@Matt: Gross will make it happen. The Fed is passive and anyway and there are probably a number of FOMC members who are cheering Gross: they WANT higher rates. To the extent that Gross facilitates this (I can't believe I'm even saying this!!!) they'll be happy.

Gross has policy influence beyond the Fed, too. People in the media worship him as do some at the White House.

Matt Franko said...

Mike,
If I were them (Gross & Co.), I guess I would want:

Step 1: get out of Treasuries after riding interest rates down to zero for the past 30 years. or even perhaps short them...

Step 2: Get the Fed to get scared of so-called 'inflation' and raise interest rates back up to 20% a la Paul Volcker 1980 redux.

Step 3: When short term rates get up to 20% again, get back into Treasuries and start another 30 year free ride all over again.

It seems like you say they would need the Fed's help in engineering this scenario.

If they are trying to push the bonds down today they are not succeeding apparently.... Maybe like you said, the open interest in the futures is sky high and they cant take any more short positions.....

Matt Franko said...

Mike,
If I were them (Gross & Co.), I guess I would want:

Step 1: get out of Treasuries after riding interest rates down to zero for the past 30 years. or even perhaps short them...

Step 2: Get the Fed to get scared of so-called 'inflation' and raise interest rates back up to 20% a la Paul Volcker 1980 redux.

Step 3: When short term rates get up to 20% again, get back into Treasuries and start another 30 year free ride all over again.

It seems like you say they would need the Fed's help in engineering this scenario.

If they are trying to push the bonds down today they are not succeeding apparently.... Maybe like you said, the open interest in the futures is sky high and they cant take any more short positions.....

Tom Hickey said...

apj, Gross may have something to do with Gundlach being on the other side of this trade. He knows that Gross will be forced in if things go against him and he knows that we are in a deflationary environment.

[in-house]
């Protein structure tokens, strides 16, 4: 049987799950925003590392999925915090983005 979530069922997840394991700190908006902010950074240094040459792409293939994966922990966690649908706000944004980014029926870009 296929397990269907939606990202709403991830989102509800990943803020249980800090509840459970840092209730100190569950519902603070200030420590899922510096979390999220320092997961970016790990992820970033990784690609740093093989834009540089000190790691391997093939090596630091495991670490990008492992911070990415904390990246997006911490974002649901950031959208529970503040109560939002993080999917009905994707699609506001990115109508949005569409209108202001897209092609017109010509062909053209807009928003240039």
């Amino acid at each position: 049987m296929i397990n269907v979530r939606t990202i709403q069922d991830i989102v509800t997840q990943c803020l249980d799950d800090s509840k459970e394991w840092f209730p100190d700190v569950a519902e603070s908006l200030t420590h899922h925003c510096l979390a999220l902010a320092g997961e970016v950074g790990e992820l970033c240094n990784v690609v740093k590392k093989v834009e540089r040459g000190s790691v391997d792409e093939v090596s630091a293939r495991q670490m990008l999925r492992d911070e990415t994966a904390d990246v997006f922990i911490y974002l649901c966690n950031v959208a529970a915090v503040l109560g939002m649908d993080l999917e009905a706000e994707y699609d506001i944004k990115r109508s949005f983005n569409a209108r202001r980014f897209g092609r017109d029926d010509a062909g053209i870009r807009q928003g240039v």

Tom Hickey said...

Interesting clarifying post by Baker. I had the feeling reading the original post at ZH that Baker was bluffing to call out Wall Street, and he admits it in the clarification.

I agree with Baker that the president should call the GOP on default and let Wall Street handle the GOP. Blankfein and Dimon know how to deal with these folks a lot better than the Dem pols. They would make short work of the default talk if it looked anywhere near serious.

apj said...

Matt, yes mate, talking about short covering. And it could be a monster because it will be a pain trade (esp. for Bill!). SPX looks like double topping here as QE draws to a close (no more 1-way bet!!), and there is serious divergence. RSI (strength indicator) has been falling all year, even though SPX has been rising.

I read something (somewhere) the other day to the effect that we might well think of QE and cash for clunkers similarly, and I agree. Essentially, both led to activity being brought forward into the present period (buying for cars, selling in the case of Treasuries....and remember, no-one forced anyone to do either).

All the previous examples of QE (Japan included) saw rallies into QE, then predictable sell-offs as soon as it began. And you'll never guess what happened after they ended...